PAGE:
Strong results and bonuses from WAMMCO

Strong results and bonuses from WAMMCO

News
Discussing WAMMCO's results of the past 12 months at last week's annual general meeting were outgoing director Hamish Thorn (left), Kojonup, newly elected director Tom Lynch, Hyden, WAMMCO chief executive Coll MacRury, WAMMCO chairman Craig Heggaton, Kojonup and former chairman Dawson Bradford, Popanyinning, who retired from the board in June.

Discussing WAMMCO's results of the past 12 months at last week's annual general meeting were outgoing director Hamish Thorn (left), Kojonup, newly elected director Tom Lynch, Hyden, WAMMCO chief executive Coll MacRury, WAMMCO chairman Craig Heggaton, Kojonup and former chairman Dawson Bradford, Popanyinning, who retired from the board in June.

Aa

Continued international demand for red meat in the past 12 months has again seen WAMMCO International post strong results for the fiscal year and again provide bonuses to growers.

Aa

CONTINUED international demand for red meat in the past 12 months has again seen WAMMCO International post strong results for the fiscal year and again provide bonuses to growers.

In the 2018/19 fiscal year it posted a net pre-tax profit result of $4 million that came from a consolidated turnover of $331m after processing just short of two million stock units at Katanning and Goulburn, New South Wales.

While the results were back on last year's record breaking figures, WAMMCO chief executive Coll MacRury, speaking at the co-operative's annual general meeting last week, said these were still strong returns for its members and allowed the co-operative to again pay a pool bonus to its members.

Mr MacRury said these results allowed them to pay a pool bonus of $2.75m last financial year which equated to 30 cents a kilogram for qualifying lamb and 15c/kg for qualifying mutton and it bought the total bonuses paid in the past six years to $18.85m.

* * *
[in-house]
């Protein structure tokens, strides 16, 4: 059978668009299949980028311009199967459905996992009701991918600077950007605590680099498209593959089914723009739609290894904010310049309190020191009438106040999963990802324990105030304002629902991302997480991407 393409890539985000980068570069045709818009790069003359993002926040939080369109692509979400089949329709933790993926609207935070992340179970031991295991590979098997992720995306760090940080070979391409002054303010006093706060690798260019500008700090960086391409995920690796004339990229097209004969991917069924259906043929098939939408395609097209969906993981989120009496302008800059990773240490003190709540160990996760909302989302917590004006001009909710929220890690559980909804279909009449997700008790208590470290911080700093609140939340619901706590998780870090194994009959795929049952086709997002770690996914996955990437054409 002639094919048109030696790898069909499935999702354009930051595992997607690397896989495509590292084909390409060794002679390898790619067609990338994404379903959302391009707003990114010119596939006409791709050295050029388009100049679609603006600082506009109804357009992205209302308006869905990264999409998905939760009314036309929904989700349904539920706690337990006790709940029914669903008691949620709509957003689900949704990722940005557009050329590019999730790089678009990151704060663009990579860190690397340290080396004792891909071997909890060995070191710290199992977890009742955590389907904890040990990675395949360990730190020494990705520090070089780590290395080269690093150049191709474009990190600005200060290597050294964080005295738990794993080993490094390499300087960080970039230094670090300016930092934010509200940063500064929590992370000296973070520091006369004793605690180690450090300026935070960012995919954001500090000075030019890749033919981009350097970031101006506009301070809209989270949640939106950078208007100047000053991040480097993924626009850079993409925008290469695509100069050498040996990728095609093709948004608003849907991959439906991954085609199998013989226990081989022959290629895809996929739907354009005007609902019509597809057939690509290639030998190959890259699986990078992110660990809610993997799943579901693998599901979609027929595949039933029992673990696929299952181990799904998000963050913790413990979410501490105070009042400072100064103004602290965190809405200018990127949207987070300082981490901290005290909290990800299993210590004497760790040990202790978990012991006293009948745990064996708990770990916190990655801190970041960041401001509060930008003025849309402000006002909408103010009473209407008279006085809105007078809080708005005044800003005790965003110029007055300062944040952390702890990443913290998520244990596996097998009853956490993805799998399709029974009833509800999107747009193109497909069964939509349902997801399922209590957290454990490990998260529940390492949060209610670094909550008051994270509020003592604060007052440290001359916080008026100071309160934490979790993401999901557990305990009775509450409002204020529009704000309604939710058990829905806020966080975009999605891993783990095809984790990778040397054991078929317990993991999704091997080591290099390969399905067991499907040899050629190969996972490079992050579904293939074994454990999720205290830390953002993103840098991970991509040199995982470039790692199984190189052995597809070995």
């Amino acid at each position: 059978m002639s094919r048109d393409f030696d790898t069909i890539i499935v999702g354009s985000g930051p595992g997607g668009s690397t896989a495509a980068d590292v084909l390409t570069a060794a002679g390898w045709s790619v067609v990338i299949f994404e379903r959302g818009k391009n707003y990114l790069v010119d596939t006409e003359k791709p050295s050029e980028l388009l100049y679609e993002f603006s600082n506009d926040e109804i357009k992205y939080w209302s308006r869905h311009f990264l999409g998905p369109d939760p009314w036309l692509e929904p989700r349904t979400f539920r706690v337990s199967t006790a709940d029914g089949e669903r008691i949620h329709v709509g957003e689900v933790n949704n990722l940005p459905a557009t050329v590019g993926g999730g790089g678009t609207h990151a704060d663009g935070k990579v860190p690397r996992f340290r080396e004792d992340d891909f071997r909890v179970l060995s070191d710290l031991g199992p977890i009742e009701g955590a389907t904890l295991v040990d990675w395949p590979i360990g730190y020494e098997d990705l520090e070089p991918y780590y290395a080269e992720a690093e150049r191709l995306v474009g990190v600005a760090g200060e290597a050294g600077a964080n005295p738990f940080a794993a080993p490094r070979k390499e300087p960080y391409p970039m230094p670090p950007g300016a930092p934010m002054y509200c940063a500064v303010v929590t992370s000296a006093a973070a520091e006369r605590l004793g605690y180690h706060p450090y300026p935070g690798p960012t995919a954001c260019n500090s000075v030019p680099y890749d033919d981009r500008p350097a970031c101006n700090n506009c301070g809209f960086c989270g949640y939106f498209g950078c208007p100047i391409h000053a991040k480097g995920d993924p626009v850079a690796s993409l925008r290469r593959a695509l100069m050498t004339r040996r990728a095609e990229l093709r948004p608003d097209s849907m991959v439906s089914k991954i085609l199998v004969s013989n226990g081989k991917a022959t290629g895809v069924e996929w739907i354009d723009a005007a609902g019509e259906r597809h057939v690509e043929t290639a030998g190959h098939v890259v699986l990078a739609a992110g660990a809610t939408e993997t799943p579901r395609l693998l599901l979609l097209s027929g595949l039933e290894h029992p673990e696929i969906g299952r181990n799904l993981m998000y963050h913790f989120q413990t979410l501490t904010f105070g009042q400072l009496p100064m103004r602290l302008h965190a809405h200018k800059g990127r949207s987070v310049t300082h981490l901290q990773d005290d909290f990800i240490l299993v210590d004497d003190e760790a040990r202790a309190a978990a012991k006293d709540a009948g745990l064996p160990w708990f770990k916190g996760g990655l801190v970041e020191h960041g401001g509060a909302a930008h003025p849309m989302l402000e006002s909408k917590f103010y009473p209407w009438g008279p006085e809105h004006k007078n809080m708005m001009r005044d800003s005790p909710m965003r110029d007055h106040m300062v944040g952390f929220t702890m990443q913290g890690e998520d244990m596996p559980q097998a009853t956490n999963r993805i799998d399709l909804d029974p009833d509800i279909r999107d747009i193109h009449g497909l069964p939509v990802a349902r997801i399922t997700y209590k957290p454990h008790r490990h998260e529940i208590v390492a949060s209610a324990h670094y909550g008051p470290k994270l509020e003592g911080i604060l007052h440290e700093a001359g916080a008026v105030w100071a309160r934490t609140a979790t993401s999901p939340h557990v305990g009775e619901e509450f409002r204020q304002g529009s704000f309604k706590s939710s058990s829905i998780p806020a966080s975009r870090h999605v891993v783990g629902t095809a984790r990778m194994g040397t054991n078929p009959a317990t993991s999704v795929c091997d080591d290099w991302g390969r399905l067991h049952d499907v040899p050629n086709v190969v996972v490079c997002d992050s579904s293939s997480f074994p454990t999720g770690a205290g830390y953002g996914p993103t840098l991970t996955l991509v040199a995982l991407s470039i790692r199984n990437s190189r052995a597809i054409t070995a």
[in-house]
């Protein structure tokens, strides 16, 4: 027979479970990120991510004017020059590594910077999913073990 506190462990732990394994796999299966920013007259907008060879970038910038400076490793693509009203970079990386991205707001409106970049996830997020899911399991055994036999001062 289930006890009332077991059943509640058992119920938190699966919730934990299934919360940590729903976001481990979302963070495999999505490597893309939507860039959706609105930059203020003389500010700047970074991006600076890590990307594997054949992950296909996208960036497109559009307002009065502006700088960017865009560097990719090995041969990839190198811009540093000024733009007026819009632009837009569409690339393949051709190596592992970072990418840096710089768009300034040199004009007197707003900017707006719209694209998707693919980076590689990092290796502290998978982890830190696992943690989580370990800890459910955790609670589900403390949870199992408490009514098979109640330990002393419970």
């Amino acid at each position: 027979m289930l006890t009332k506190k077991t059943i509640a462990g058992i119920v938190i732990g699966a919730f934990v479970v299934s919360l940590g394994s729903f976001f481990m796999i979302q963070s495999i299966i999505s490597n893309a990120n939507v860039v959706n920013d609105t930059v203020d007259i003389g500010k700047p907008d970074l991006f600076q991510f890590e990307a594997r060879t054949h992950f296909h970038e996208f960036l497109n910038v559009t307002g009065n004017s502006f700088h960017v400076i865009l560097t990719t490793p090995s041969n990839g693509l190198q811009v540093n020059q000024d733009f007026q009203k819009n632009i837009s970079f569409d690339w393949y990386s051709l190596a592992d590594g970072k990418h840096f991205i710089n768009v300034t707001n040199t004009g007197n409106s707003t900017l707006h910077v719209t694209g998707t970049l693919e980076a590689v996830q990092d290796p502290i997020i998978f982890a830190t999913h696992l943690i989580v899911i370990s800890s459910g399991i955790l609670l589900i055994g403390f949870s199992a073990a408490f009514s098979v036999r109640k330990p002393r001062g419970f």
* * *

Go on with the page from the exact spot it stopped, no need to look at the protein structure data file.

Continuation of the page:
"While our average price paid for lamb last season, bonus inclusive was $6.97/kg, I don't think any other operator in WA would be near that on an average basis throughout the 12 months," Mr MacRury said.

"We had very strong livestock throughputs last season at Katanning which resulted in its workforce enjoying very strong work cycles and there were massive amounts of overtime worked.

"However in terms of Goulburn it operated on restricted numbers from January onwards due to a Chinese license suspension which hurt WAMMCO a bit and it meant we had to manage the processing numbers there.

"We had to minimise and manage the numbers we processed, to ensure we could produce a reasonably good profit for everybody, because there is only a certain amount of off cuts you can produce for the other markets in the world'.

Mr MacRury said WAMMCO was also continuing the drive to develop both key assets in Katanning and Goulburn to provide great efficiencies,

In September WAMMCO completed the new mutton boning room at Katanning and Mr MacRury said they were already seeing great throughput increases and a far better management of the product mix.

"We are very hopeful that the room will present some very good opportunities for us in the future," Mr MacRury said.

"We will also probably put some simple cuts of lamb through this room in the future as well and that will give us a boost to our lambing boning production as well.

Another improvement, which has been in the pipeline at Katanning for more than 12 months is the installation of a new DEXA X-ray unit.

Mr MacRury said the installation of this machine was meant to be completed by now but unfortunately Scott Technology, the key robotic organisation, was unable to do all three Australian installations in the past 12 months.

WAMMCO is now looking at a February installation of the machine and it hopes to have it up and running by May to link in with the following season.

Mr MacRury said the machine would be a good bit of equipment not only for WAMMCO but also producers in terms of their feedback.

"It will also show us where we are going with our lamb carcases in WA," he said.

"New technologies are always at the forefront of our minds and we will continue looking to see how we can make the plants better and more efficient.